As Nuance showcases a vision for how ambient clinical documentation can make conversational AI-powered virtual assistant capabilities widely available, we explore how collaborative innovation is pushing the healthcare industry forward.
Brown University published research that uncovered an alarming trend among healthcare providers: physicians are spending less time with patients and more time on the computer. This study isn’t an outlier, unfortunately, but clearly illustrates how the people at the heart of medicine—patients and providers alike—need healthcare technology to quicken the pace of innovation.
In many ways, healthcare has failed to keep pace with innovators in other segments – but several healthcare organizations are leading the way and demonstrating real innovation in action.
For example, at Epic’s 2018 User Group Meeting (UGM), Nuance and Epic showcased a vision for how ambient clinical documentation can make conversational AI-powered virtual assistant capabilities widely available through Epic apps. Now as part of Nuance’s rapidly expanding virtual assistant portfolio, and delivering on commitments made earlier this year including the first commercial availability of voice-enabled workflows through Epic Rover, the 100+ healthcare organizations that already have access to Dragon Medical through Epic Haiku, and the thousands of physicians that use it every day to create voice-driven clinical documentation, will be the first to benefit from commercial availability of advanced virtual assistant-enabled workflows. The new capabilities will enable physicians using the most widely adopted and highest performing speech solution for Epic mobile apps to conversationally retrieve schedules, lookup patient information, laboratory results, medication lists, and visit summaries.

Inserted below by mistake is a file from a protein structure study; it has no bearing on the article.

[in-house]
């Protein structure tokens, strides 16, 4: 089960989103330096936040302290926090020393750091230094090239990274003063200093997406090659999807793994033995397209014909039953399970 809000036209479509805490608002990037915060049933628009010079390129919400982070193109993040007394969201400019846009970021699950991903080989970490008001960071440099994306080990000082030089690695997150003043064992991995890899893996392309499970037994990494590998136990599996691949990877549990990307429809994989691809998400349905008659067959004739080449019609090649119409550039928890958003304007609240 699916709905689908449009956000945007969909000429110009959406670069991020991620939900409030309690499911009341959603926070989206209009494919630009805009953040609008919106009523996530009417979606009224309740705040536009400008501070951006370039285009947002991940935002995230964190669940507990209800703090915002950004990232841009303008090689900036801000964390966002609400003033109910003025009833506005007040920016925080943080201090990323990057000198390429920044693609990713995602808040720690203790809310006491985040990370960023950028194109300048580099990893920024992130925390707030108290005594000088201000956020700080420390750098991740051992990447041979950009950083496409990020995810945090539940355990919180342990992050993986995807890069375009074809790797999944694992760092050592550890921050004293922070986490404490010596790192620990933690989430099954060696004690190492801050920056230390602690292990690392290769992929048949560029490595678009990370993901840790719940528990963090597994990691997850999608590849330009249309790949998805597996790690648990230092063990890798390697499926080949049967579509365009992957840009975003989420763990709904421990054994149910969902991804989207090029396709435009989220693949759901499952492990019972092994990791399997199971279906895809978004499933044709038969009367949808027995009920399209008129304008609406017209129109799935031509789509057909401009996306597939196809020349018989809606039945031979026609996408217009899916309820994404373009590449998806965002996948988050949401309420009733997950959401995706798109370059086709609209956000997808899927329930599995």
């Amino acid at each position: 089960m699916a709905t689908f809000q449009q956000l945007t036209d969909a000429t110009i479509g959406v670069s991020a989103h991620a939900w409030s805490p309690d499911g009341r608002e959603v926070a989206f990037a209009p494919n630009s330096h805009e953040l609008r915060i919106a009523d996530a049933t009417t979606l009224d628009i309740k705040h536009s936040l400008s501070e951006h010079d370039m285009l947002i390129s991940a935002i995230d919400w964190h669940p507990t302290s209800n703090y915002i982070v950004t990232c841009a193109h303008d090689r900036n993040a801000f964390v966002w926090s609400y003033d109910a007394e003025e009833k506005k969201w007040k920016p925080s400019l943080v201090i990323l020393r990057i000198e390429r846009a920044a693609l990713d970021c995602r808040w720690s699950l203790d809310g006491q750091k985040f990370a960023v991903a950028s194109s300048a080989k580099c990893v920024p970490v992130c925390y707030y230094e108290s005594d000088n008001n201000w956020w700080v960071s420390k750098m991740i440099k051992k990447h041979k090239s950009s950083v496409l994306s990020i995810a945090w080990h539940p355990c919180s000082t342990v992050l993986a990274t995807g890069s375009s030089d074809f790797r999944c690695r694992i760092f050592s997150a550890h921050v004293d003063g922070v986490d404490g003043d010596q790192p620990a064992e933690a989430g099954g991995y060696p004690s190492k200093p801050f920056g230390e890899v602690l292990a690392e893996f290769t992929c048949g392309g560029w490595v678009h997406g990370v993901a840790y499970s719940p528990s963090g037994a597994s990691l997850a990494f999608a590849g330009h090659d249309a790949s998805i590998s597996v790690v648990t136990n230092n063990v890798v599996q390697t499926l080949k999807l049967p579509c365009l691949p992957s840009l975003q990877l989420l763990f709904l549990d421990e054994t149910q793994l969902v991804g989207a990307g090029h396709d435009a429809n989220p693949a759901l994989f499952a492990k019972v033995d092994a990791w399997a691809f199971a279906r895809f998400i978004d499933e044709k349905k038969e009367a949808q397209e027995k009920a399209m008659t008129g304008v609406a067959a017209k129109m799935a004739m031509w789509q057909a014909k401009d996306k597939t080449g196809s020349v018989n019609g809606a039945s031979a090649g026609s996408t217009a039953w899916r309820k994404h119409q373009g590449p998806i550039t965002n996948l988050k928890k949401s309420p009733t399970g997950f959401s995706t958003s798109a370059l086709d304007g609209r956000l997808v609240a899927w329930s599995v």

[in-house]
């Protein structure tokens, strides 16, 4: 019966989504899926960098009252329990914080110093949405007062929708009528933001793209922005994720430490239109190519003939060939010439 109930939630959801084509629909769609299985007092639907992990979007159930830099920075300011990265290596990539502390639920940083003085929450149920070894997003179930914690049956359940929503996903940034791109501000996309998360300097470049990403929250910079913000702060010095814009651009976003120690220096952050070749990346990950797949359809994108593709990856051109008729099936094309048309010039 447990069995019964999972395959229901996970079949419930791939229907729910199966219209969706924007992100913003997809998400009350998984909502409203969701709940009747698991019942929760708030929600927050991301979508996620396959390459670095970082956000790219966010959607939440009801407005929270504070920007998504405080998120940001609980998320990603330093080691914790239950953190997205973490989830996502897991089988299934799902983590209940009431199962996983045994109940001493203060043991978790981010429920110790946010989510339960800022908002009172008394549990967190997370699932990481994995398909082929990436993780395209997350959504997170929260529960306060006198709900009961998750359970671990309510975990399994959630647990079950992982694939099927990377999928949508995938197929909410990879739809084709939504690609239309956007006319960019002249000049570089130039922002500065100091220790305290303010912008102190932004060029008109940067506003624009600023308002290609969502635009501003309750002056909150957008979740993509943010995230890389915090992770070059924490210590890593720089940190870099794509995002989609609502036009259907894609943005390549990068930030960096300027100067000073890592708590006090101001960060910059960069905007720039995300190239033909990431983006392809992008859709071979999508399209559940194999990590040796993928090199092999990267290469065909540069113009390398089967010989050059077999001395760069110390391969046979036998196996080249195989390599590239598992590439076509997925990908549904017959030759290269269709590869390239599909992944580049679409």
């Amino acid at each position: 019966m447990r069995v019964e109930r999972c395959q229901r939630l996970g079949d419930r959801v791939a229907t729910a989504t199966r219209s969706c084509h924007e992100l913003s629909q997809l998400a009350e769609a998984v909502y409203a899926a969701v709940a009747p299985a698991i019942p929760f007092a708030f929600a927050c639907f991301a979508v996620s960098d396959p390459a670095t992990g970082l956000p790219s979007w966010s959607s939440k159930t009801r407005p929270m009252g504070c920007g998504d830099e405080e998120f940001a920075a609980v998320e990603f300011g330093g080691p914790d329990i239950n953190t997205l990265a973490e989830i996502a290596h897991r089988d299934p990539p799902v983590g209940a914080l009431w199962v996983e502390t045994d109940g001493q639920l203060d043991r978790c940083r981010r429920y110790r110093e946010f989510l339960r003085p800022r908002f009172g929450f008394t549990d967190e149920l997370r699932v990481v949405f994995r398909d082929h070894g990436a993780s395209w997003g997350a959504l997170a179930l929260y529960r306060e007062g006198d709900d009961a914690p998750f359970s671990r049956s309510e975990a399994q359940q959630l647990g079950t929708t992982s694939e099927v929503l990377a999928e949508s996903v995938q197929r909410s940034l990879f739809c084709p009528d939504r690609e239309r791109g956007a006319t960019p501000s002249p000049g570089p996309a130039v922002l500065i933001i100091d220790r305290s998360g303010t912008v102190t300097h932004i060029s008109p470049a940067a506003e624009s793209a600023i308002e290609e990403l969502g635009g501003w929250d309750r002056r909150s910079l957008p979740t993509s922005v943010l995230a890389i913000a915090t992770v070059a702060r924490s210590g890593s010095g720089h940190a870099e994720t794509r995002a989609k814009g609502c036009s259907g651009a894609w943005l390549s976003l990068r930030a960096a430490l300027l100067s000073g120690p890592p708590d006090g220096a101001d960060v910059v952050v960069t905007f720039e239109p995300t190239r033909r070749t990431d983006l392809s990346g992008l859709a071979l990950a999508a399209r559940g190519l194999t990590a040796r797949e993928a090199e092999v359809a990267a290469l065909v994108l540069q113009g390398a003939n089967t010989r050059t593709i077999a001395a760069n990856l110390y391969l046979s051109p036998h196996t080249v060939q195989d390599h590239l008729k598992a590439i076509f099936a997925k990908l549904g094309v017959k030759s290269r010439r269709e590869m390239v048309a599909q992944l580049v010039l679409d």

Nuance and Epic also are working closely with joint clients like Vanderbilt University Medical Center (VUMC) who is leveraging Nuance’s Dragon Medical virtual assistant technology integrated into Epic. These solutions make it easier for physicians at VUMC to retrieve information from the EHR more efficiently and conveniently, as well as enter data, manage tasks, use computerized physician order entry (CPOE), and communicate with other providers. Yaa Kumah-Crystal, MD, MPH, MS, Assistant Professor of Biomedical Informatics and Pediatric Endocrinology at VUMC said, “We have worked closely with Nuance and Epic and have found that using Nuance’s voice assistant with Epic not only helps us empower our physicians through voice, but enables us to leverage virtual assistants to assist with tasks while supporting HIPAA-compliance. We believe the incorporation of voice assistants in the provider workflow can enhance the delivery of care and we will continue to team with leaders in health IT to deliver on this commitment. One of our physicians described the platform like a helpful intern always ready with an answer.”
Innovating isn’t easy, nor should it be. It requires more than just a desire to grow by developing leading-edge products or features; it takes a deep understanding of the problems people face and an unwavering commitment to solving them.
And, when innovation is put into action, it can push an entire industry forward. Consider innovations such as virtual assistants that are designed to join forces between humans and AI, complementing and enhancing each other’s strengths – amplifying our own intelligence, and leaving us humans free to focus on the most important tasks that machines simply cannot do – like caring for patients.
When organizations such as Nuance, Epic, Vanderbilt and others collaborate to innovate—with very specific, problem-solving purpose—future innovations can become reality today and every day.
How is your organization putting innovation into action?